Ed Moorhouse | EurekAlert!
Further information:
http://www.rutgers.edu

Further reports about: 99-cent 99-cent price endings Just-below Pricing marketing tool strategies

More articles from Studies and Analyses:

nachricht Drone vs. truck deliveries: Which create less carbon pollution?
31.05.2017 | University of Washington

nachricht New study: How does Europe become a leading player for software and IT services?
03.04.2017 | Fraunhofer-Institut für System- und Innovationsforschung (ISI)

All articles from Studies and Analyses >>>

The most recent press releases about innovation >>>

Die letzten 5 Focus-News des innovations-reports im Überblick:

Im Focus: Can we see monkeys from space? Emerging technologies to map biodiversity

An international team of scientists has proposed a new multi-disciplinary approach in which an array of new technologies will allow us to map biodiversity and the risks that wildlife is facing at the scale of whole landscapes. The findings are published in Nature Ecology and Evolution. This international research is led by the Kunming Institute of Zoology from China, University of East Anglia, University of Leicester and the Leibniz Institute for Zoo and Wildlife Research.

Using a combination of satellite and ground data, the team proposes that it is now possible to map biodiversity with an accuracy that has not been previously...

Im Focus: Climate satellite: Tracking methane with robust laser technology

Heatwaves in the Arctic, longer periods of vegetation in Europe, severe floods in West Africa – starting in 2021, scientists want to explore the emissions of the greenhouse gas methane with the German-French satellite MERLIN. This is made possible by a new robust laser system of the Fraunhofer Institute for Laser Technology ILT in Aachen, which achieves unprecedented measurement accuracy.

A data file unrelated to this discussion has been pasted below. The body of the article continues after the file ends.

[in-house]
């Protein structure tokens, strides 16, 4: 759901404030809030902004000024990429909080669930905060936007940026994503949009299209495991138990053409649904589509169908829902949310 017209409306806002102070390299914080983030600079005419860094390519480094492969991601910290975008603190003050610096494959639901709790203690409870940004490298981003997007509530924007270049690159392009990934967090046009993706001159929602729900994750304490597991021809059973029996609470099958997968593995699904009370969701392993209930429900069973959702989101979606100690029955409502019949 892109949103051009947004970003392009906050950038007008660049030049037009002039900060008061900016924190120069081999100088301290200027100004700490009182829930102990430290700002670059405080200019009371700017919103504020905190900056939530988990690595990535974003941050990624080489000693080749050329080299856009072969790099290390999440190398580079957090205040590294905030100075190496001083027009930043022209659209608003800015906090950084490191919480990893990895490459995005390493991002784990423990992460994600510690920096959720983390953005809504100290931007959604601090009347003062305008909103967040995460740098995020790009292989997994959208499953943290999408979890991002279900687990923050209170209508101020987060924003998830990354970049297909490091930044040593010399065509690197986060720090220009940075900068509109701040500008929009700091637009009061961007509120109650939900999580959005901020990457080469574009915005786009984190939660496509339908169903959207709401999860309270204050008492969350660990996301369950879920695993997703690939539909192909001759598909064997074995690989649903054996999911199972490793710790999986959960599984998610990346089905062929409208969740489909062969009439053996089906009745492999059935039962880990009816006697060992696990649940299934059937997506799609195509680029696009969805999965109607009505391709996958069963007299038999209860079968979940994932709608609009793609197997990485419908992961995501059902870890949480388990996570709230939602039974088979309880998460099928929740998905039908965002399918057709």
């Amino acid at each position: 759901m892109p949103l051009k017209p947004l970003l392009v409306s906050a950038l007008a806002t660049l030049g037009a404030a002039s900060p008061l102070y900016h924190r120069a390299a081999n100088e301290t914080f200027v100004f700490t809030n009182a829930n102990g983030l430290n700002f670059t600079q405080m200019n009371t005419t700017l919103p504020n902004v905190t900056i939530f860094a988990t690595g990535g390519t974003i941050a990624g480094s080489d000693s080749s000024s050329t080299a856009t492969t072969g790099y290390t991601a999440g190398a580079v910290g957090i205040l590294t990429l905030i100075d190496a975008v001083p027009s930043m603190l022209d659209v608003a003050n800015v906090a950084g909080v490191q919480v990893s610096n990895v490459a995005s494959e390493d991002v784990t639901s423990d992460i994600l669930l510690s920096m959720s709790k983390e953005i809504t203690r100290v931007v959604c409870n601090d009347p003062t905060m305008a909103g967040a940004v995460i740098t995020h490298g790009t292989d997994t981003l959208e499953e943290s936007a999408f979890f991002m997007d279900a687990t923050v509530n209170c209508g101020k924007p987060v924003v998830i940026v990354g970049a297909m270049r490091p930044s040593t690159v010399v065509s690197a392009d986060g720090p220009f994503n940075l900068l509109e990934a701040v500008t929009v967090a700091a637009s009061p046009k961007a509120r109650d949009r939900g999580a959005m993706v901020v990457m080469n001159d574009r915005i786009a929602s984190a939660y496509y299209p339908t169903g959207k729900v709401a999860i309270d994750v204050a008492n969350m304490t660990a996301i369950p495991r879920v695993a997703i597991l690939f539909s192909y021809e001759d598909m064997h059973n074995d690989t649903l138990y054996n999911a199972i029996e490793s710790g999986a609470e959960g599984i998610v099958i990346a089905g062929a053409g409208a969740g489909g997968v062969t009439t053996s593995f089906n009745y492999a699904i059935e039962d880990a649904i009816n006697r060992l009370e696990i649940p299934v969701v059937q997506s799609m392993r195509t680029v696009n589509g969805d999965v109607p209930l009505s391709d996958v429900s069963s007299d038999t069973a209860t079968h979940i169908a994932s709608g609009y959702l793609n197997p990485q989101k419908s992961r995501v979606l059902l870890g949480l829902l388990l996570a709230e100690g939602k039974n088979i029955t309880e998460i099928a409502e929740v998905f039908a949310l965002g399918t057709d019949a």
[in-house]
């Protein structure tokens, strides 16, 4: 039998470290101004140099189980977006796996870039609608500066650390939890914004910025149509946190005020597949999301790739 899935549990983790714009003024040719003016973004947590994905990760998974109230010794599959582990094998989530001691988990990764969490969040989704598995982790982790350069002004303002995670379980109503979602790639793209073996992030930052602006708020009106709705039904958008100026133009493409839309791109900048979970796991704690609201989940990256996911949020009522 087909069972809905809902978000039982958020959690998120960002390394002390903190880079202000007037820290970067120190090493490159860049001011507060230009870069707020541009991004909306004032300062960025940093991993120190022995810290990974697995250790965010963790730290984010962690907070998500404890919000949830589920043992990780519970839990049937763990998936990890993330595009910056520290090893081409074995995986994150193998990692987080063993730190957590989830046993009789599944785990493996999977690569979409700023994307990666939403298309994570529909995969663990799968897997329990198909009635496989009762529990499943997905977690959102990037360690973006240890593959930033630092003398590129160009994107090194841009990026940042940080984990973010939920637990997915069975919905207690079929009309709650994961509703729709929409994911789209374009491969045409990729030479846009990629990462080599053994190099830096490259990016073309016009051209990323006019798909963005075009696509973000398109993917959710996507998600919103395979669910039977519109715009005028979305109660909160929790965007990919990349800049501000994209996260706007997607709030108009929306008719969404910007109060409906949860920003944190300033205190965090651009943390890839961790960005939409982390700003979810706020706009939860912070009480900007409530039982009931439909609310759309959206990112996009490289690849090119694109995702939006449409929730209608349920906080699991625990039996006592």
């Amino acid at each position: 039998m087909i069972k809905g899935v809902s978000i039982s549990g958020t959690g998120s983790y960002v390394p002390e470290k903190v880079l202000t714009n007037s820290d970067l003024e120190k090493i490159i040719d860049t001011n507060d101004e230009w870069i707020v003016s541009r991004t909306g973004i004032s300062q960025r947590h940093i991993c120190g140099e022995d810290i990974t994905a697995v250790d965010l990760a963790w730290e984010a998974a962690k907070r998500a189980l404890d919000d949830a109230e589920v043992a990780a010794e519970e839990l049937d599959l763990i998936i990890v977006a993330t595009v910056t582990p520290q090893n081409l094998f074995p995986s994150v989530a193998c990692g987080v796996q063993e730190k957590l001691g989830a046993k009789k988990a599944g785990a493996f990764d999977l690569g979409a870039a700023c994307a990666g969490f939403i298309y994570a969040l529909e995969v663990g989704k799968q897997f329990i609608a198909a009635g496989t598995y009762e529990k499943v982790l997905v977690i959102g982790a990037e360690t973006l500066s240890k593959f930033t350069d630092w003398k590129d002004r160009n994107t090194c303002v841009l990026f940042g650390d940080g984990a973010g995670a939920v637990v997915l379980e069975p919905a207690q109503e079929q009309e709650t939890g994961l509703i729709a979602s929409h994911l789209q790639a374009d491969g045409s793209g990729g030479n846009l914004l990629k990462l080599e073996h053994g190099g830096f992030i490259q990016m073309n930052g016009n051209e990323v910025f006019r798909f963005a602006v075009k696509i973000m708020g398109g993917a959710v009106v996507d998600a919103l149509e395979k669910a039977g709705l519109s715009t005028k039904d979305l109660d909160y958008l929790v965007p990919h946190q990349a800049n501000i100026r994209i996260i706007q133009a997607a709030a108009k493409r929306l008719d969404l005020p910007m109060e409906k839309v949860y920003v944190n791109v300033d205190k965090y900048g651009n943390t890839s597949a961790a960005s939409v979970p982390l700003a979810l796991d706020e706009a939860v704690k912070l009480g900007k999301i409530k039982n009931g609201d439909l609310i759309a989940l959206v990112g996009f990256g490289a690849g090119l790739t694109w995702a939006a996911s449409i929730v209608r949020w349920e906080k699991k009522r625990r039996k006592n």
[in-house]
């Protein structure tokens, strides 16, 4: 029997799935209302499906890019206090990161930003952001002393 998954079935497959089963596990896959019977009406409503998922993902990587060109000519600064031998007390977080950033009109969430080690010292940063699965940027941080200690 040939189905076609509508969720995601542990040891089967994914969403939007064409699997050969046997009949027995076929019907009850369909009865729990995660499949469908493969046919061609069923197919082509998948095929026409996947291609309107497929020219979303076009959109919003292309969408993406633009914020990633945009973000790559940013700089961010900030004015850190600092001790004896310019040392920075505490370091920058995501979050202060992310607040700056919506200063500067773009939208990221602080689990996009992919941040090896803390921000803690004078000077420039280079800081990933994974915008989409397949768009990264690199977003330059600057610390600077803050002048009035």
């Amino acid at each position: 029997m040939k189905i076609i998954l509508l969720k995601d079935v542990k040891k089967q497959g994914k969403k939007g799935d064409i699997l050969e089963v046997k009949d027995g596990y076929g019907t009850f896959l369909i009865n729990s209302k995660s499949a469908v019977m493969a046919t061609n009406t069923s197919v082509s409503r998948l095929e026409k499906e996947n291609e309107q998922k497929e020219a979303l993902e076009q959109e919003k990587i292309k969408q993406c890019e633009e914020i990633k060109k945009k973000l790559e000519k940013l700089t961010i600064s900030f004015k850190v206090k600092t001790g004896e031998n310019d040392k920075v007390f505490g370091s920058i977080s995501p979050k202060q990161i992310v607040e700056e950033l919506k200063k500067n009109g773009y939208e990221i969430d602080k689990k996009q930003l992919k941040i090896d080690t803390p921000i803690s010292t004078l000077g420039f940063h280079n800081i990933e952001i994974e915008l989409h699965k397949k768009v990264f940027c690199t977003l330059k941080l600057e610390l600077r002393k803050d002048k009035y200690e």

Methane is primarily the result of the decomposition of organic matter. The gas has a 25 times greater warming potential than carbon dioxide, but is not as...

Im Focus: How protons move through a fuel cell

Hydrogen is regarded as the energy source of the future: It is produced with solar power and can be used to generate heat and electricity in fuel cells. Empa researchers have now succeeded in decoding the movement of hydrogen ions in crystals – a key step towards more efficient energy conversion in the hydrogen industry of tomorrow.

As charge carriers, electrons and ions play the leading role in electrochemical energy storage devices and converters such as batteries and fuel cells. Proton...

Im Focus: A unique data centre for cosmological simulations

Scientists from the Excellence Cluster Universe at the Ludwig-Maximilians-Universität Munich have establised "Cosmowebportal", a unique data centre for cosmological simulations located at the Leibniz Supercomputing Centre (LRZ) of the Bavarian Academy of Sciences. The complete results of a series of large hydrodynamical cosmological simulations are available, with data volumes typically exceeding several hundred terabytes. Scientists worldwide can interactively explore these complex simulations via a web interface and directly access the results.

With current telescopes, scientists can observe our Universe’s galaxies and galaxy clusters and their distribution along an invisible cosmic web. From the...

Im Focus: Scientists develop molecular thermometer for contactless measurement using infrared light

Temperature measurements possible even on the smallest scale / Molecular ruby for use in material sciences, biology, and medicine

Chemists at Johannes Gutenberg University Mainz (JGU) in cooperation with researchers of the German Federal Institute for Materials Research and Testing (BAM)...

All Focus news of the innovation-report >>>

Anzeige

Anzeige

Event News

Plants are networkers

19.06.2017 | Event News

Digital Survival Training for Executives

13.06.2017 | Event News

Global Learning Council Summit 2017

13.06.2017 | Event News

 
Latest News

Quantum thermometer or optical refrigerator?

23.06.2017 | Physics and Astronomy

A 100-year-old physics problem has been solved at EPFL

23.06.2017 | Physics and Astronomy

Equipping form with function

23.06.2017 | Information Technology

VideoLinks
B2B-VideoLinks
More VideoLinks >>>